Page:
Atari Lynx

Vital Statistics

Introduced 1989
Retired: 1994
Price: $189, dropped to $99 in 1991
Quantity Sold: ~1,500,000 units
Countries: Worldwide
Dimensions: 273x108x38mm ("Classic"), 235x108x51mm (Lynx II)
Weight: unknown
Ports: cartridge slot, headphone jack (stereo on Lynx II)
CPU: Motorola 65C02 @ 4 MHz
Usable RAM
: 64K
Built-in ROM: none - game cards are 128K, 256K or 512K
Colours: 16 colours from a palette of 4096
Graphics: 160 x 102 pixels, or 480 x 102 with tricks, and up to 128 sprites simultaneously via custom CMOS chip "Mikey"
Sound: 4 channels, 8-bit DAC for each channel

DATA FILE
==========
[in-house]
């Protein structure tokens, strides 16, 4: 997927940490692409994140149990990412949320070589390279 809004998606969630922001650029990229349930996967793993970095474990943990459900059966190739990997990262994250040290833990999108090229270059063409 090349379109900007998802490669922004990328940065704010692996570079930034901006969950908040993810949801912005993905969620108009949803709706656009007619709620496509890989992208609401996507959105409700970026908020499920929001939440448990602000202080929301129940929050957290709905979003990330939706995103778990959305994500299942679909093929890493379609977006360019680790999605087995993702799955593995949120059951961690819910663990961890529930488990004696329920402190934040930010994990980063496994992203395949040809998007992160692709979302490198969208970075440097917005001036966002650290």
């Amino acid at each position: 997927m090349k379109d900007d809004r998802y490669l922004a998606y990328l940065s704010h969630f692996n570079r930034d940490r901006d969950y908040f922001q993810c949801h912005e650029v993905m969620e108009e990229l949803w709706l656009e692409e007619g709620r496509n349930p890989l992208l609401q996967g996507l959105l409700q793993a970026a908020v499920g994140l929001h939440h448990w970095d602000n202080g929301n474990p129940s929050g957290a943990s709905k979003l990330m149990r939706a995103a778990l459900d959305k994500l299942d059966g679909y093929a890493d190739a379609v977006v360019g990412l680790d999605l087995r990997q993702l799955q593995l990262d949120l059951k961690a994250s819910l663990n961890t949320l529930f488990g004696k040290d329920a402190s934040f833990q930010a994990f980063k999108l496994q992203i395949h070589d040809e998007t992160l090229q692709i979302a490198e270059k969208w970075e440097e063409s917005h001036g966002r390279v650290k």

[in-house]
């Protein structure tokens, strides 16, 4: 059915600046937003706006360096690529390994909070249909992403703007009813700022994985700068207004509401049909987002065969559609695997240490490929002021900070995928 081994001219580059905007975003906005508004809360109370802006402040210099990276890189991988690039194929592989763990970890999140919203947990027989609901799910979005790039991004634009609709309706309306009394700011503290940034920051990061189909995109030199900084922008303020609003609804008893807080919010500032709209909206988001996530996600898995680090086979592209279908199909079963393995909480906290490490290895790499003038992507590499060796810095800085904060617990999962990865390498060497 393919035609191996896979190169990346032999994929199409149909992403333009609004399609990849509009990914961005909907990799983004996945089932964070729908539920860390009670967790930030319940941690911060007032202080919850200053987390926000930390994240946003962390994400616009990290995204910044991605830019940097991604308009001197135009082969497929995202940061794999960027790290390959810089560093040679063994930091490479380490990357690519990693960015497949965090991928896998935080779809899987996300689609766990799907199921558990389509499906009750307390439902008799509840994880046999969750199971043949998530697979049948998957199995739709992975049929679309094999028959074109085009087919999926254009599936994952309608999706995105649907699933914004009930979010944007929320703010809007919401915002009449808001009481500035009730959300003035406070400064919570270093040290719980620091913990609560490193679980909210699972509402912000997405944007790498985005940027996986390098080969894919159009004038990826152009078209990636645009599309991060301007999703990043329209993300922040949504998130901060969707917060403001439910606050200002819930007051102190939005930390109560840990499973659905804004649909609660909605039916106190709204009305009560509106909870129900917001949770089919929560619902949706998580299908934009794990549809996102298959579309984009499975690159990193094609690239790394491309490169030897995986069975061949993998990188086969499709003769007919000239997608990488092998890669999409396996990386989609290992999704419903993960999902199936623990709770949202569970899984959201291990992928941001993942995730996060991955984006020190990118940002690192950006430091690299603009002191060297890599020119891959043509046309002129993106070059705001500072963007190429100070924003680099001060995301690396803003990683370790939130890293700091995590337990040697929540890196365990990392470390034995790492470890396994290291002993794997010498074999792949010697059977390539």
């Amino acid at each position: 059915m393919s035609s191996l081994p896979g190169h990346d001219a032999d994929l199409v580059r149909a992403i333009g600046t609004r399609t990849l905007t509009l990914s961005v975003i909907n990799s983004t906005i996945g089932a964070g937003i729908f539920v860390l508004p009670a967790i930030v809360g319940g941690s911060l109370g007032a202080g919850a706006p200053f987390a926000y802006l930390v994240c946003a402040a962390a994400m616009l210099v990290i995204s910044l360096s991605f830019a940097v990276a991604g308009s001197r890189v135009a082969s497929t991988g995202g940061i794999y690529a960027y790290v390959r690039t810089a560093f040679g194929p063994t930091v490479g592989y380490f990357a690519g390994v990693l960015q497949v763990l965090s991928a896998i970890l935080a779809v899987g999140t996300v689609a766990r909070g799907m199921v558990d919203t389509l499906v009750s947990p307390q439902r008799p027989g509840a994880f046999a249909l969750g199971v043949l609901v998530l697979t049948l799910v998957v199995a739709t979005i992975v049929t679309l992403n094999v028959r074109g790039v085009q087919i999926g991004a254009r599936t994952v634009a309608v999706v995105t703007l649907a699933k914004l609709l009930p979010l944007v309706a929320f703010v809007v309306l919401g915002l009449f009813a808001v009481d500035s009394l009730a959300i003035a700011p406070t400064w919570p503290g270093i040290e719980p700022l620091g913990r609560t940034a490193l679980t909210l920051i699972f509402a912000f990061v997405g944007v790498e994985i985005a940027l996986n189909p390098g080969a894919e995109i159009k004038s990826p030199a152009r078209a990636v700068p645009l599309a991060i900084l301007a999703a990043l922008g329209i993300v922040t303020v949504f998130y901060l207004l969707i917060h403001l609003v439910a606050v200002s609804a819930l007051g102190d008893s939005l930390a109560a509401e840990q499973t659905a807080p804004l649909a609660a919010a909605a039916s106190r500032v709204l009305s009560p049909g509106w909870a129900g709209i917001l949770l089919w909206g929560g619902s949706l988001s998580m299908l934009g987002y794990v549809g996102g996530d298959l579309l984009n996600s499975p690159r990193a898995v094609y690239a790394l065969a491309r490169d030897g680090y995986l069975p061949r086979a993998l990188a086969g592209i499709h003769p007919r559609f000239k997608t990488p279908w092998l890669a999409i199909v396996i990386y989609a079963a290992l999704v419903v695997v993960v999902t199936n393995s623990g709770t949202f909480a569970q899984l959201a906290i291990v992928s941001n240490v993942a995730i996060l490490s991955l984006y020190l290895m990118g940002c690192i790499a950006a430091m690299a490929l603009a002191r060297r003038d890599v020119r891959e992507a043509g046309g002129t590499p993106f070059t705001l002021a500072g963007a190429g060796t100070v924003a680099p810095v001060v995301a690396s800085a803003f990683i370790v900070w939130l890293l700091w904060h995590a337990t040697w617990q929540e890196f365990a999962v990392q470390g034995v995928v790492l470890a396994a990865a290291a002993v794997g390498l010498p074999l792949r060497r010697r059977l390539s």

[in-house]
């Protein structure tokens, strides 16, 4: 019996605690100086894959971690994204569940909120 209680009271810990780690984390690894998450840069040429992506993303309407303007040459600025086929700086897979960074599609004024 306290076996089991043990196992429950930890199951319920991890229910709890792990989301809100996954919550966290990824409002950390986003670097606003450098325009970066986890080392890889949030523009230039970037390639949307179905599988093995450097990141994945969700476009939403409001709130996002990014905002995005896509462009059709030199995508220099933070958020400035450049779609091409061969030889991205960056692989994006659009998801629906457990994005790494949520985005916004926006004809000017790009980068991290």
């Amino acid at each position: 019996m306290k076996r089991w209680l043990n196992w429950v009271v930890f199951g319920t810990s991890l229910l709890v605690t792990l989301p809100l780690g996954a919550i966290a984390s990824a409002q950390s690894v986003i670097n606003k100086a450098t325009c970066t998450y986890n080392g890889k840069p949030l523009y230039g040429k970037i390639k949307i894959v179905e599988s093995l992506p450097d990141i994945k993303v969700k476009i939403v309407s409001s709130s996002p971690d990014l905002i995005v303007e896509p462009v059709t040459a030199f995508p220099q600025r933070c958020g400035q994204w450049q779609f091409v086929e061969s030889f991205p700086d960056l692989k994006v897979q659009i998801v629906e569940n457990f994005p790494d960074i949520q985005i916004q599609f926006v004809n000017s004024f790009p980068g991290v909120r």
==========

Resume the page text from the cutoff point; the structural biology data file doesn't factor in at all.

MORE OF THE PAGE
Built-in Language: none
Clones: none

More ...

What's it like today?

Fun Factor:
: Fairly common
Typical value: £30
Boxed & Mint: £80


The Atari Lynx was the world's first ever handheld colour video game system. It had a 3.5" colour backlit LCD screen capable of displaying 16 colours simultaneously from a large palette of 4096 colours. It had 2 fire buttons, 2 'option' buttons, a pause and power button and an 8-way directional pad. It was also unique in that it could be flipped 180 degrees to allow players who preferred the D-pad on the right to use it like that, effectively upside down. It also had hardware support for zooming, distortion and tilting of its sprites, providing pseudo-3D support to games and a capacity for drawing filled polygons with limited CPU intervention.